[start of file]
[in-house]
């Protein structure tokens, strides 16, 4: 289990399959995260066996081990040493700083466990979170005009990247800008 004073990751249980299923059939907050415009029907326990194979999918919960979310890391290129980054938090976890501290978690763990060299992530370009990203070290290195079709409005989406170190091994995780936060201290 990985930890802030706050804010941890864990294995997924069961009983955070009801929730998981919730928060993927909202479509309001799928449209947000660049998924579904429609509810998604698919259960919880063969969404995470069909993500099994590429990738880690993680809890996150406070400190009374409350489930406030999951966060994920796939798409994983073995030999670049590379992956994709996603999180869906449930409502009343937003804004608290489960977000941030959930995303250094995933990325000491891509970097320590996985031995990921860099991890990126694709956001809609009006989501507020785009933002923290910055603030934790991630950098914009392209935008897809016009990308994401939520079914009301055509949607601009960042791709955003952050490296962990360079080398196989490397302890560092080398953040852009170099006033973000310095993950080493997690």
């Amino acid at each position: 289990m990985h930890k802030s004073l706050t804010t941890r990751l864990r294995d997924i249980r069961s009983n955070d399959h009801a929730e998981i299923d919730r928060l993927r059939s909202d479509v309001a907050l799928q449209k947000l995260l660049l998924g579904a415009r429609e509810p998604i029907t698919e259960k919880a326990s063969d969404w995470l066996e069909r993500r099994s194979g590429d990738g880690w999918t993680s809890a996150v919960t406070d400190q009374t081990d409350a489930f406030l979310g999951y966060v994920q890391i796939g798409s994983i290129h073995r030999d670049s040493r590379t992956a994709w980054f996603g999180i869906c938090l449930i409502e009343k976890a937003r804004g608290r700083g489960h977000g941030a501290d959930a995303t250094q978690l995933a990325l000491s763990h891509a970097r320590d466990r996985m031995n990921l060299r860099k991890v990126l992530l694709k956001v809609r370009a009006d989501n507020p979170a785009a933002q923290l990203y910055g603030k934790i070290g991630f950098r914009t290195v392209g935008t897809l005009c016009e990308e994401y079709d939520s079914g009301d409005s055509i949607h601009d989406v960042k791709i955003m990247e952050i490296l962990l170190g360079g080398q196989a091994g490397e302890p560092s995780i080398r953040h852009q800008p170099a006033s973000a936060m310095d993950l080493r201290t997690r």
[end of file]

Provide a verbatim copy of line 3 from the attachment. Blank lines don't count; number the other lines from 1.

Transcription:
């Amino acid at each position: 289990m990985h930890k802030s004073l706050t804010t941890r990751l864990r294995d997924i249980r069961s009983n955070d399959h009801a929730e998981i299923d919730r928060l993927r059939s909202d479509v309001a907050l799928q449209k947000l995260l660049l998924g579904a415009r429609e509810p998604i029907t698919e259960k919880a326990s063969d969404w995470l066996e069909r993500r099994s194979g590429d990738g880690w999918t993680s809890a996150v919960t406070d400190q009374t081990d409350a489930f406030l979310g999951y966060v994920q890391i796939g798409s994983i290129h073995r030999d670049s040493r590379t992956a994709w980054f996603g999180i869906c938090l449930i409502e009343k976890a937003r804004g608290r700083g489960h977000g941030a501290d959930a995303t250094q978690l995933a990325l000491s763990h891509a970097r320590d466990r996985m031995n990921l060299r860099k991890v990126l992530l694709k956001v809609r370009a009006d989501n507020p979170a785009a933002q923290l990203y910055g603030k934790i070290g991630f950098r914009t290195v392209g935008t897809l005009c016009e990308e994401y079709d939520s079914g009301d409005s055509i949607h601009d989406v960042k791709i955003m990247e952050i490296l962990l170190g360079g080398q196989a091994g490397e302890p560092s995780i080398r953040h852009q800008p170099a006033s973000a936060m310095d993950l080493r201290t997690r």